BRASILIA: Sports Minister Aldo Rebelo is confident that the Estadio das Dunas being built for next year’s World Cup finals in Natal will not become a ‘white elephant’ .

Natal is one of three stadia – along with Brasilia and Manaus – about which particular concern has been expressed, particularly in the wake of widespread popular protests about state and regional expenditure.

Last month Rebelo picked out Natal, along with Curitiba, Manaus, and Porto Alegre, as being among stadia facing a “tight deadline” to meet FIFA’s delivery demands.

However, with 1,800 builders working around three shifts, the Estadio das Dunas has now been placed at near 90pc completion with officials believing that some World Cup-related tests may be possible before the delivery date of December 30.

Rebelo followed up a visit to the site by saying: “All that remains is the finishing, as all of the concrete structure is ready and the roof is already being assembled.”

The Estadio das Dunas will host four group stage games having been rebuilt on the site of the old stadium to a capacity of 42,000. This capacity will be scaled back to 32,000 after the tournament.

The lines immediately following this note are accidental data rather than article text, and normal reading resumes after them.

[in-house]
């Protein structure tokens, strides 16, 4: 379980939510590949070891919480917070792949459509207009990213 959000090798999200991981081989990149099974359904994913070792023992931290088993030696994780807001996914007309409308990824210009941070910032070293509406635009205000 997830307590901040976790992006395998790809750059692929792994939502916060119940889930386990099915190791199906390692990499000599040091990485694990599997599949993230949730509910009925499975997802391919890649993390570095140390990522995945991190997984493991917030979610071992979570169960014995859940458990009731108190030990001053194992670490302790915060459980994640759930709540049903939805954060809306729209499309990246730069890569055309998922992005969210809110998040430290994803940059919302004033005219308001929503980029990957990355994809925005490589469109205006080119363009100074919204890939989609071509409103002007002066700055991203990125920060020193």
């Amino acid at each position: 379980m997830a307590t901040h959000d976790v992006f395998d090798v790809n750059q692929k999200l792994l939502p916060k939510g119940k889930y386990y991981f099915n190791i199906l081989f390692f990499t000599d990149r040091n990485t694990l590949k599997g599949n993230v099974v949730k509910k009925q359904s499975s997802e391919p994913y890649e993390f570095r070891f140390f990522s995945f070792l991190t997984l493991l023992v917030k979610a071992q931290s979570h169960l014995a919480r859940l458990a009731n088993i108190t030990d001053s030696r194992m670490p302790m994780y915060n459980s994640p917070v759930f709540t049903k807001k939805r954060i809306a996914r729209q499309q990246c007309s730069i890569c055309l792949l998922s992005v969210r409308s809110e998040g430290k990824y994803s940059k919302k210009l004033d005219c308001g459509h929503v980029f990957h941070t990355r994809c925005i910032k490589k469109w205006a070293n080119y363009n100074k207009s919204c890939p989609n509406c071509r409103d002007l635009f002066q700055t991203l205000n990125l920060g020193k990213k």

However the three leading teams in the North Eastern city, the capital of Rio Grande do Norte state, are ABC, Alecrim and America, who last appeared in Brazil’s Serie A in 1985, 1986 and 2007 respectively.

Business use

Hence Rebelo insisted: “It’s going to be more than just a sport venue. There are always clubs from Rio Grande do Norte competing in Brazil’s Serie A, Serie B or the Copa do Brasil.  A lot of business people will also want to have a shop or a gym here, as the stadium is located in a good area of the city.”

He also repeated earlier assurances that the protests seen during the Confederations Cup will not place the World Cup at risk.

Rebelo said: “We staged the Confederations Cup in six host cities amidst protests of a magnitude never seen before. The teams arrived for their matches, left the airports to go to their hotels, left for the stadiums, came back to their hotels, all managed to arrive at their destination. All fans managed to get to the stadium.

“Protests are part of democracy, but we cannot allow for democracy to turn into violence. The World Cup will be staged with satisfactory security, transport, stadiums and telecommunication standards, based on what our country is able to offer.”